That’s a problem. But not a permanent one. Building a blog following from scratch does take time, effort and attention to detail, but it doesn’t have to take a lot of money.
In Part 1 of this post, I talked about how you can build a blog following by promoting your blog everywhere, leveraging social media groups instead of only followers and fans, making it easy to sign up for and share your blog, and showing appreciation to your readers.
I think it’s also important that you don’t equate your blog following with the number of subscribers. Honestly, I don’t have a ton of subscribers. But I know a lot of people read my blog every week, according to analytics, likes, shares, comments and profile views.
Your blog following consists of everyone who reads your blog – subscribers, followers, fans, connections, friends, and those who are members of the same social groups and networks.
So how do you build such a blog following? Here are a few more simple but critical steps.
Subscribers and social media followers and fans expect to be introduced to a new blog post by an email or social media post on a certain day or at a certain time of day. Your social media connections who may not be subscribers, followers or fans will notice and remember your blog only if you post consistently.
Breaks in the pattern and long gaps between posts make it easier for people to forget your blog. Nobody will follow a blog if they think there is nothing to follow.
Not only are human beings creatures of habit, but you won’t gain someone’s trust overnight. You need to earn it over a period of time by publishing new blog posts consistently.
Sweat the details
Are your social share buttons too big or too small? Are they too close together or too far apart? Is it clear that these buttons are for sharing and not links to your own social channels?
Is the font easy to read? Are the lines of text too close together or too far apart? Is there enough contrast between the text color and background color?
Are you using high resolution photos? Are your photos too big or too small? Do they reinforce the point of your blog post?
Are you using an author bio? Does it help to establish your expertise or make you more likeable?
All of these details – and many others – contribute to a positive or negative user experience and can make a person more or less likely to come back and read your next blog post. Take nothing for granted.
Test everything on mobile devices
After redesigning my website with a responsive theme, I realized that the sign up form for my blog would disappear on a smaller screen because the form was in the sidebar. Anyone reading my blog on a smartphone wouldn’t be able to sign up for my blog.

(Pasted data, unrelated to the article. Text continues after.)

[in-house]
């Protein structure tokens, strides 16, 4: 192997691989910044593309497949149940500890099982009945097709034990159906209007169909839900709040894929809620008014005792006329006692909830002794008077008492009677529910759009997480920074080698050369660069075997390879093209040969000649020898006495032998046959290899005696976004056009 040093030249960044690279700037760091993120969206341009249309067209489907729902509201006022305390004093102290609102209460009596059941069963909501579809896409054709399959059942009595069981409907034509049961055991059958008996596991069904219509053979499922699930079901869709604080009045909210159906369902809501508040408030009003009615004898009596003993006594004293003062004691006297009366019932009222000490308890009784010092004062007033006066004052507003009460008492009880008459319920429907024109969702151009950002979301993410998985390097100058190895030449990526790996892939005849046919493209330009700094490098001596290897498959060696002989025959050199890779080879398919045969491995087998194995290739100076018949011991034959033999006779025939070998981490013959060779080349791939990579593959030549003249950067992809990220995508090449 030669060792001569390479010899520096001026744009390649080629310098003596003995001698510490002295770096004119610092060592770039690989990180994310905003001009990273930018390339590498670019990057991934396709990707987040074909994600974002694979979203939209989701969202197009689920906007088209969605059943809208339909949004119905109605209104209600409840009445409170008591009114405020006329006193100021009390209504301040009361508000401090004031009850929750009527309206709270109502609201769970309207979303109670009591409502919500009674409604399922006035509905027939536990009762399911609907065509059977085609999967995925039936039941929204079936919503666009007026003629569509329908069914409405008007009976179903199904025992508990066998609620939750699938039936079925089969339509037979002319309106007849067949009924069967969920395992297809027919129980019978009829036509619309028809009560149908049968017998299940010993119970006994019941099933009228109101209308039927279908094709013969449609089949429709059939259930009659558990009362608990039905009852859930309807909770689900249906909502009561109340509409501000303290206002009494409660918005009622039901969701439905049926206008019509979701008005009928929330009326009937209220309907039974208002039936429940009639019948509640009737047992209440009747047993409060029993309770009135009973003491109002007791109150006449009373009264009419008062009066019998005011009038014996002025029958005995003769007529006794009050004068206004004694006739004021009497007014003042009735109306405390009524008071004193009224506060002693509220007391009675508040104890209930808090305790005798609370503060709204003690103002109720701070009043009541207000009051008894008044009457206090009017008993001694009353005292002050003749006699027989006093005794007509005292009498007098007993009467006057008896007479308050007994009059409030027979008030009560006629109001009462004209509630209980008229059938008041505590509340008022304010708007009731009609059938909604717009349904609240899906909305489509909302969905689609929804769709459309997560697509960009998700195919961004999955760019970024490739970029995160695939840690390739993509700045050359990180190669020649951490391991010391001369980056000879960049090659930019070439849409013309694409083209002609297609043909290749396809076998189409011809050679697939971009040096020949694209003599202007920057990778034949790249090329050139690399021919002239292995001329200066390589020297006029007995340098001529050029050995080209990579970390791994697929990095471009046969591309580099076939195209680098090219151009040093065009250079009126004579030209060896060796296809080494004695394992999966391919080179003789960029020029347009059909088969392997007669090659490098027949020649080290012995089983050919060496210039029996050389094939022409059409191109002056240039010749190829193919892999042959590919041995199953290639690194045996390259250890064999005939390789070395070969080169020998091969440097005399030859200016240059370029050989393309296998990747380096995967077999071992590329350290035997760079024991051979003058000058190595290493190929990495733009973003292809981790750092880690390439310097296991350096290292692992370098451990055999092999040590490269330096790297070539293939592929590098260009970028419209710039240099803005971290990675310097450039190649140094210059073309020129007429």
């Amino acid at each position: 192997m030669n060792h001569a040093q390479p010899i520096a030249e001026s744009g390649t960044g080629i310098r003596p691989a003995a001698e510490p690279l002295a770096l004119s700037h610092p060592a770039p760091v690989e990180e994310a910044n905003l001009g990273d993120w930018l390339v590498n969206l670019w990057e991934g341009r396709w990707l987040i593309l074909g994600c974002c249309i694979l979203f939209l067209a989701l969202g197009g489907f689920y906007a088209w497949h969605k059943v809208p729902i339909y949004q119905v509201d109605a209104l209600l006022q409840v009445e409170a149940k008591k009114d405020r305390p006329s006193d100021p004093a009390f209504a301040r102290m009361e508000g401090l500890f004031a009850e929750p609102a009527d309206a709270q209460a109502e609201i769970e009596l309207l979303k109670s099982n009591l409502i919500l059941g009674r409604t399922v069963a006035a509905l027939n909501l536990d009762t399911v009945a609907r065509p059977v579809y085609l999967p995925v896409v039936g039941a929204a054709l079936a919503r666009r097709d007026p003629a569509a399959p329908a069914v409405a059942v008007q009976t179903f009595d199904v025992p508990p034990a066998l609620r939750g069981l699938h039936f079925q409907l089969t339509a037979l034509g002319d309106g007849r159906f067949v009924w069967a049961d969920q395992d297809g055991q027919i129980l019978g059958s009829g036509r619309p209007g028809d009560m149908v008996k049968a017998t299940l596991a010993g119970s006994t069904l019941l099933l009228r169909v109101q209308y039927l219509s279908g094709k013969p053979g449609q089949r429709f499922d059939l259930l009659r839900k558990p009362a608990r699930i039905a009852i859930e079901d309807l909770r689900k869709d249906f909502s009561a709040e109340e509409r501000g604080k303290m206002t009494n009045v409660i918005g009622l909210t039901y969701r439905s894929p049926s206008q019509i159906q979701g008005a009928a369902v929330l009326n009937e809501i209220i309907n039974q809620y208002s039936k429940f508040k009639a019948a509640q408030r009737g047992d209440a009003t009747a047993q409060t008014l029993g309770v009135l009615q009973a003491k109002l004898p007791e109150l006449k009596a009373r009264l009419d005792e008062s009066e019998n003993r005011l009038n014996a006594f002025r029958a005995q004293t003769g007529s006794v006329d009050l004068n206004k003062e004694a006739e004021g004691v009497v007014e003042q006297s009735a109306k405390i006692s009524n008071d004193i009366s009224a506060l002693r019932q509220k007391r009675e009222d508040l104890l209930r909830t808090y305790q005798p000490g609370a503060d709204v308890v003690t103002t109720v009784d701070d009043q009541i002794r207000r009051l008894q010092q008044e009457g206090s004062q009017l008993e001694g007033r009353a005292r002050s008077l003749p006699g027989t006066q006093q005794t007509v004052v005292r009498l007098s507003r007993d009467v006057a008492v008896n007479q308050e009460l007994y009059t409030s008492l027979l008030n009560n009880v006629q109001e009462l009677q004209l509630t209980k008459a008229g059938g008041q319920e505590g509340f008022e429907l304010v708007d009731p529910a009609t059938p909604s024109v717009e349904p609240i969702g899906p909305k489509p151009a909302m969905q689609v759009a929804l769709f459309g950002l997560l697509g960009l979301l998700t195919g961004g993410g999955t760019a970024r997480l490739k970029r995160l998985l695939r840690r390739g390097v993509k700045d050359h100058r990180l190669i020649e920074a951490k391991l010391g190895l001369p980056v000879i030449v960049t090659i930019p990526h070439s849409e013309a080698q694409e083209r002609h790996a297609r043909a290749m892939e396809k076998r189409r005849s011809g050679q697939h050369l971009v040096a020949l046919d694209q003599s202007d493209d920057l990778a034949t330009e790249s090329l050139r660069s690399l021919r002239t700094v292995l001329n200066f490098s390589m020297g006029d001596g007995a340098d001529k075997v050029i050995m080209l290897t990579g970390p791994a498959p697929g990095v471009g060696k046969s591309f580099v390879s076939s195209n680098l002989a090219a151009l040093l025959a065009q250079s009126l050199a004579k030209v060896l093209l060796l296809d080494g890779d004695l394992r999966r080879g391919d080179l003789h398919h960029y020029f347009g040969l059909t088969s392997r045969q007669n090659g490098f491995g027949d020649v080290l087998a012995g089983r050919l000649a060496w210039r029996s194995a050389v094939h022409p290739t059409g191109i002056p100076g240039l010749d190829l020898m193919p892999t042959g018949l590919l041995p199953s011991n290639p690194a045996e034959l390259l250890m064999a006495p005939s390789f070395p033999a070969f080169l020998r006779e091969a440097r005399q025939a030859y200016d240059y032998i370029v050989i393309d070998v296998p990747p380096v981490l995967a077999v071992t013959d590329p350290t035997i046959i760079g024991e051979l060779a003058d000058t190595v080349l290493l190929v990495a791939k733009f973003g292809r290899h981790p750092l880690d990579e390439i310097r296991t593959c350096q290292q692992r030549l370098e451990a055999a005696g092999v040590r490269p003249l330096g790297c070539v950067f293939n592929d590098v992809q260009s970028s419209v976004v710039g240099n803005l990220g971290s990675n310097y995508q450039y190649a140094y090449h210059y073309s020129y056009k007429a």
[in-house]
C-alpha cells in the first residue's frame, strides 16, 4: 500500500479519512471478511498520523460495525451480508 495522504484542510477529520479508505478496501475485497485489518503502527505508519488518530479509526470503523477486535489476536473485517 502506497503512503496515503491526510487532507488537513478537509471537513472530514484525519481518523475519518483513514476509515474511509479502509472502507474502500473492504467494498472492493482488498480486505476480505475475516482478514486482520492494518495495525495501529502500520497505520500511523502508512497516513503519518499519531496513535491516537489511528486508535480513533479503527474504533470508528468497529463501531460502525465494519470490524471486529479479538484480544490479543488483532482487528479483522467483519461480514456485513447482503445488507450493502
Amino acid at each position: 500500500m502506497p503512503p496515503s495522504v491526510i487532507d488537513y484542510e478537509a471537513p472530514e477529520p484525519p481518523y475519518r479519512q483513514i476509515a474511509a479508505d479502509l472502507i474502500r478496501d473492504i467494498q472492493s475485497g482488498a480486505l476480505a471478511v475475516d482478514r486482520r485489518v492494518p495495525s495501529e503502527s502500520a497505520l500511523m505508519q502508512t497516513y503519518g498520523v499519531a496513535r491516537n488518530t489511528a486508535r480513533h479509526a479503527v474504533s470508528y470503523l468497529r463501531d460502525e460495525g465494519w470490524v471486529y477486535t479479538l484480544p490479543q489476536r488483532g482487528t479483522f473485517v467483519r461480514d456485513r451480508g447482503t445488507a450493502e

That sucked. A couple months ago, I had a smaller sign up form added to the footer so it would be visible to mobile visitors – and it’s bringing in subscribers.
Even if you’re using responsive design, you can still have navigation problems, sidebar content issues, awkward page breaks and overlapping visual elements.
Test every plugin and widget. If they don’t look right or work right on smartphones, get them fixed or find new ones. Failing to optimize your blog for mobile visitors is a killer.
By the way, if you’re still not using responsive design or a mobile website, you know you’re screwed, so there’s no sense beating that dead horse.
Create and share content that makes your blog worth following
This may seem like a no-brainer, but you can’t use your blog posts as an endless series of sales pitches and expect to gain a following outside of your own sales staff.
Focus on helping people, not selling. Be authentic and develop your own unique voice. Don’t be afraid to share your point of view and stick to your guns, even if it ruffles feathers.
Think of questions your target audience commonly asks and use your blog to answer them. If people gain something of value from each blog post, they’ll keep coming back for more.
About those search engines…
I was going to write something about Google but realized the rules would probably change by the time this post was published. My only suggestion is to incorporate important keywords into headlines, subheads and page titles when possible.
If you want to jump through hoops to please Lord Google, knock yourself out. I’d rather jump through hoops to please my readers.
When building a blog following, it all comes back to creating the best possible customer experience.
Create relevant, customer-focused content, share it consistently, share it with the right audience, and make it easy to subscribe, read and share. This is how you build the relationships that build and sustain your business.
What have you done to build a blog following? What makes you want to avoid a blog like the plague?